Just one page of news debris today.
Wallpaper.com has published an amazing story about Apple’s Jony Ive and the new HQ at Space Park. “In The Loop.” The photography is drop-dead gorgeous. In concert with the visuals, this is a fascinating, grand tour of Apple’s new building and the design elements that went into it. Don’t miss this one.
… criticism of the building’s hunkering insularity seems to misunderstand what it is there to do. It is a building about process. And Ive is clear that for his design studio as for all Apple employees, it will mean a new way of working. ‘That’s one of the things that I am absurdly excited about. [Ive]
The character of Apple’s workspace and the character of the leadership leads to the character of decision making.
• When I wrote about Microsoft’s CEO Satya Nadella and his new book, I noted his comments about how Microsoft had a lot of catching up to do with its cloud services. (How could that have happened, Mr. Ballmer?) One way to do better is partner with a company that can share complementary strengths. “Here’s How Microsoft and Google are Trying to Catch Amazon’s AWS in the Cloud.” In tech, the smart application of partnerships often engenders success.
Indeed, Amazon generates significant revenue from its AWS cloud services. To quote the article:
‘AWS effectively defined the notion of cloud computing,’ says Gartner analyst Ed Anderson. ‘It’s perceived as the cloud leader and pacesetter.’ AWS generated $4.6 billion in sales in the most recent quarter. Every year, it introduces dozens of features and products to retain its edge.
It boggles the mind that Amazon could have gotten so far ahead of Microsoft, but now that Mr. Nadella is in charge, he aims to fix that.
• You’ve heard about Amazon’s Key serice here before. But when a service is designed to be very affordable, how secure can it be? “Amazon Key hack could make you clueless in a home invasion.” My take is that technology allows engineers to develop and offer technologies at such a rapid pace that too many things fall between the cracks. Security often is the first to fail, and Amazon cannot afford a loss in customer trust. This was a very bad idea.
• As we know, the loss of Net Neutrality will likely result in a very bad situation for consumers. But the current FCC leadership is more focused on the interests of business than consumers. And so… Techcrunch reports: “FCC reportedly planning vote that could kill net neutrality next month.”
If we lose Net Neutrality, corporations will see it as an opportunity to make all kinds of new and awful decisions in their race for dominance and profits. The founder of the Web, Tim Berners-Lee weighs in. “Tim Berners-Lee on the future of the web: ‘The system is failing’.” On this precipice, corporations will need some very smart decision making to avoid killing the golden goose. Will Apple, someday, need to use some (or most) of its $250 billion in cash to fix the mistakes of others—just to survive?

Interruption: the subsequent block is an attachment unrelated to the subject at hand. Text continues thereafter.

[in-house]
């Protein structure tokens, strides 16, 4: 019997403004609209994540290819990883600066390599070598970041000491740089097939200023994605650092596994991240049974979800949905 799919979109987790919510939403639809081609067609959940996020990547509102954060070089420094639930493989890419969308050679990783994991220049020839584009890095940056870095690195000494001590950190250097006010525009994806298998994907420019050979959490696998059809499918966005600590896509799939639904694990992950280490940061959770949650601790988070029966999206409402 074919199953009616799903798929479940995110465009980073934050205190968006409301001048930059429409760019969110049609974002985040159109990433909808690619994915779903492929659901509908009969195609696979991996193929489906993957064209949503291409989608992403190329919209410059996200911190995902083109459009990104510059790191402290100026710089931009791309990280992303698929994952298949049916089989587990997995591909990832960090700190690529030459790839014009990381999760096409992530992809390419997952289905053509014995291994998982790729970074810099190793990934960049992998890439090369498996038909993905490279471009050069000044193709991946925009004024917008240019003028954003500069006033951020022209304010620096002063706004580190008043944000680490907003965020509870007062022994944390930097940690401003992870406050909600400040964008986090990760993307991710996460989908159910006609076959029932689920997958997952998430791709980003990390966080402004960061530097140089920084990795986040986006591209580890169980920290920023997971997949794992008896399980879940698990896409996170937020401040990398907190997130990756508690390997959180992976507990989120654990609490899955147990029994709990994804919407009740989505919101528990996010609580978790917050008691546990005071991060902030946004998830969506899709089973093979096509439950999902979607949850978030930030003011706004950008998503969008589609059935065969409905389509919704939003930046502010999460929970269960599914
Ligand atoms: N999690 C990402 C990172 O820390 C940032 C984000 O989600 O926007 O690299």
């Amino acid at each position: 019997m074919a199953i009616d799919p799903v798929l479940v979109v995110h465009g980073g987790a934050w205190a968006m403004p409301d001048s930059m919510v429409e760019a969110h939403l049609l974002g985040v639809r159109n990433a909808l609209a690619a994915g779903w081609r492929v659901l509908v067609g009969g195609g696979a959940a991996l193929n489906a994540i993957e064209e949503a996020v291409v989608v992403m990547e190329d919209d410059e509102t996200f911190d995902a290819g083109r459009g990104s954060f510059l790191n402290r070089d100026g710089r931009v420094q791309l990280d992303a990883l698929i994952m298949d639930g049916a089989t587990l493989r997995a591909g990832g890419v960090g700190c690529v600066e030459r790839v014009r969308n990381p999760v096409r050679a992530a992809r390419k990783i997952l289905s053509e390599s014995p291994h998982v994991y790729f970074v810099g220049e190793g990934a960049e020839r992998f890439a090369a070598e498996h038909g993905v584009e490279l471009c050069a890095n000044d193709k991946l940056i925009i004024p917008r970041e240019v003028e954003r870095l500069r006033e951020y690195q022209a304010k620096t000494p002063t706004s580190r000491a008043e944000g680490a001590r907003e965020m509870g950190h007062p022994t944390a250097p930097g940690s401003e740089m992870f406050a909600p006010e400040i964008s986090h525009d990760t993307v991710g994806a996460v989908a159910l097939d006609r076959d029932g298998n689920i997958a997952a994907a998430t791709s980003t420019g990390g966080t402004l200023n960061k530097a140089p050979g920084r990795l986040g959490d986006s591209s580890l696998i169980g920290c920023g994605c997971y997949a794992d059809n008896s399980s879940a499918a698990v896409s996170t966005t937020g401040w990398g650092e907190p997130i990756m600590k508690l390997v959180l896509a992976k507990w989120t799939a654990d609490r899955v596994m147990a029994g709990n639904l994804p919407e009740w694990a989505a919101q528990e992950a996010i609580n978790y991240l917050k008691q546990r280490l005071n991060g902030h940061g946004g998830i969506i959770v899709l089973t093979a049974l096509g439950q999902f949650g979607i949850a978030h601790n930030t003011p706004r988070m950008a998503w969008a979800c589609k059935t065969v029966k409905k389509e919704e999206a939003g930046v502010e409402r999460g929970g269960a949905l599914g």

• Previously, I’ve written about the robot called Atlas from Boston Dynamics. In this new demo, Atlas jumps onto boxes and does a backflip. It boggles the mind to think about what future generations of Atlas will be able to do. “Boston Dynamics’ Atlas Robot Does Backflips Now And It’s Full-Tilt Insane.” Everyone better start studying the Swift programming language because the era of human manual labor is coming to an end.
• Back in 2005-2010, the broadcast industry went through the painful process of upgrading its equipment from Standard Definition (SD) to High Definition (HD). Today, TV stations, strapped for extra cash, are in no great hurry to upgrade their cameras, recording equipment, broadcast systems and antennas to Ultra High Definition (UHD) quite so soon.
As a result, UHD (4K) is mostly an internet technology. Even as movie studios start to use 4K and HDR and UHD TV sales start to explode, there just doesn’t seem to be enough distribution channels for all this new content. See: “Report: Distribution Channels Not Matching 4K Content Availability.”
Despite a significant quantity of content being shot, produced and stored in 4K, only a small proportion of that is readily available to consumers, analyst Tristan Veale said in a statement.
It’s going to be fun watching the industry fix that. Along the way, terrestrial HD might well become a ghost town.
• Finally, I found this insightful essay by Dan Moren at Macworld. “How Apple turns boring tech chores into exciting key features.” Author Moren is right, and it’s just another subtle example of how Apple continues to succeed in ways that aren’t often immediately obvious.
Note: Particle debris will take a break on November 24.
Particle Debris is a generally a mix of John Martellaro’s observations and opinions about a standout event or article of the week (preamble on page one) followed on page two by a discussion of articles that didn’t make the TMO headlines, the technical news debris. The column is published most every Friday except for holiday weekends.